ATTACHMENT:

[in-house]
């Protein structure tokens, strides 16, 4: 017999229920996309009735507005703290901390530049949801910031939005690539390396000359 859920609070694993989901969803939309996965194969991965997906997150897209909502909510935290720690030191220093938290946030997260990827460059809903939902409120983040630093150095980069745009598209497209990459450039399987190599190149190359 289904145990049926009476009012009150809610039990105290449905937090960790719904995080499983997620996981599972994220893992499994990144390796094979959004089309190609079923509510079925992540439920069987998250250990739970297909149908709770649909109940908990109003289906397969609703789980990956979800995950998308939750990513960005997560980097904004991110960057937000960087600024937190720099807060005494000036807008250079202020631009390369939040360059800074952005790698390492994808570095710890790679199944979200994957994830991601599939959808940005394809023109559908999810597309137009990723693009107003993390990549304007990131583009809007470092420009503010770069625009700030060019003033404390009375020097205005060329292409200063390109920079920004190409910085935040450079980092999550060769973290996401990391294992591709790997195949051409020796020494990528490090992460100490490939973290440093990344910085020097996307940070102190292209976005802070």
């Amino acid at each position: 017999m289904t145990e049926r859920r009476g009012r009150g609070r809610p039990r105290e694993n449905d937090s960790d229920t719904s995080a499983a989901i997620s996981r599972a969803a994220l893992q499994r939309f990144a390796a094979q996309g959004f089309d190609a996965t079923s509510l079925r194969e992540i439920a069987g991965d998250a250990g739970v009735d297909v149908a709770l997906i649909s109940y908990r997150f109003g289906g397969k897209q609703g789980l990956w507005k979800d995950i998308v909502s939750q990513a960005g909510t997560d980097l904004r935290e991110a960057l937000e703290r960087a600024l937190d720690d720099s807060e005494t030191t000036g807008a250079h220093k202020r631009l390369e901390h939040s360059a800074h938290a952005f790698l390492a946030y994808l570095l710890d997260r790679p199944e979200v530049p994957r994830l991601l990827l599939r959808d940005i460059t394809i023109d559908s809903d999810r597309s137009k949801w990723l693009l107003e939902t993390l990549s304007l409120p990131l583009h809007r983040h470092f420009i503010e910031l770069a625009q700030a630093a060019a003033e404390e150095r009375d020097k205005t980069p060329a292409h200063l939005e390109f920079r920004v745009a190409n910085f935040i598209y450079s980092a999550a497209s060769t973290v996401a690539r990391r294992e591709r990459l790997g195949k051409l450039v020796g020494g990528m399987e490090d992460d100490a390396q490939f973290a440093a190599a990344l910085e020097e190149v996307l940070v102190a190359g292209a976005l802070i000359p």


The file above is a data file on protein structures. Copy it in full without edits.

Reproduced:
[in-house]
């Protein structure tokens, strides 16, 4: 017999229920996309009735507005703290901390530049949801910031939005690539390396000359 859920609070694993989901969803939309996965194969991965997906997150897209909502909510935290720690030191220093938290946030997260990827460059809903939902409120983040630093150095980069745009598209497209990459450039399987190599190149190359 289904145990049926009476009012009150809610039990105290449905937090960790719904995080499983997620996981599972994220893992499994990144390796094979959004089309190609079923509510079925992540439920069987998250250990739970297909149908709770649909109940908990109003289906397969609703789980990956979800995950998308939750990513960005997560980097904004991110960057937000960087600024937190720099807060005494000036807008250079202020631009390369939040360059800074952005790698390492994808570095710890790679199944979200994957994830991601599939959808940005394809023109559908999810597309137009990723693009107003993390990549304007990131583009809007470092420009503010770069625009700030060019003033404390009375020097205005060329292409200063390109920079920004190409910085935040450079980092999550060769973290996401990391294992591709790997195949051409020796020494990528490090992460100490490939973290440093990344910085020097996307940070102190292209976005802070």
């Amino acid at each position: 017999m289904t145990e049926r859920r009476g009012r009150g609070r809610p039990r105290e694993n449905d937090s960790d229920t719904s995080a499983a989901i997620s996981r599972a969803a994220l893992q499994r939309f990144a390796a094979q996309g959004f089309d190609a996965t079923s509510l079925r194969e992540i439920a069987g991965d998250a250990g739970v009735d297909v149908a709770l997906i649909s109940y908990r997150f109003g289906g397969k897209q609703g789980l990956w507005k979800d995950i998308v909502s939750q990513a960005g909510t997560d980097l904004r935290e991110a960057l937000e703290r960087a600024l937190d720690d720099s807060e005494t030191t000036g807008a250079h220093k202020r631009l390369e901390h939040s360059a800074h938290a952005f790698l390492a946030y994808l570095l710890d997260r790679p199944e979200v530049p994957r994830l991601l990827l599939r959808d940005i460059t394809i023109d559908s809903d999810r597309s137009k949801w990723l693009l107003e939902t993390l990549s304007l409120p990131l583009h809007r983040h470092f420009i503010e910031l770069a625009q700030a630093a060019a003033e404390e150095r009375d020097k205005t980069p060329a292409h200063l939005e390109f920079r920004v745009a190409n910085f935040i598209y450079s980092a999550a497209s060769t973290v996401a690539r990391r294992e591709r990459l790997g195949k051409l450039v020796g020494g990528m399987e490090d992460d100490a390396q490939f973290a440093a190599a990344l910085e020097e190149v996307l940070v102190a190359g292209a976005l802070i000359p």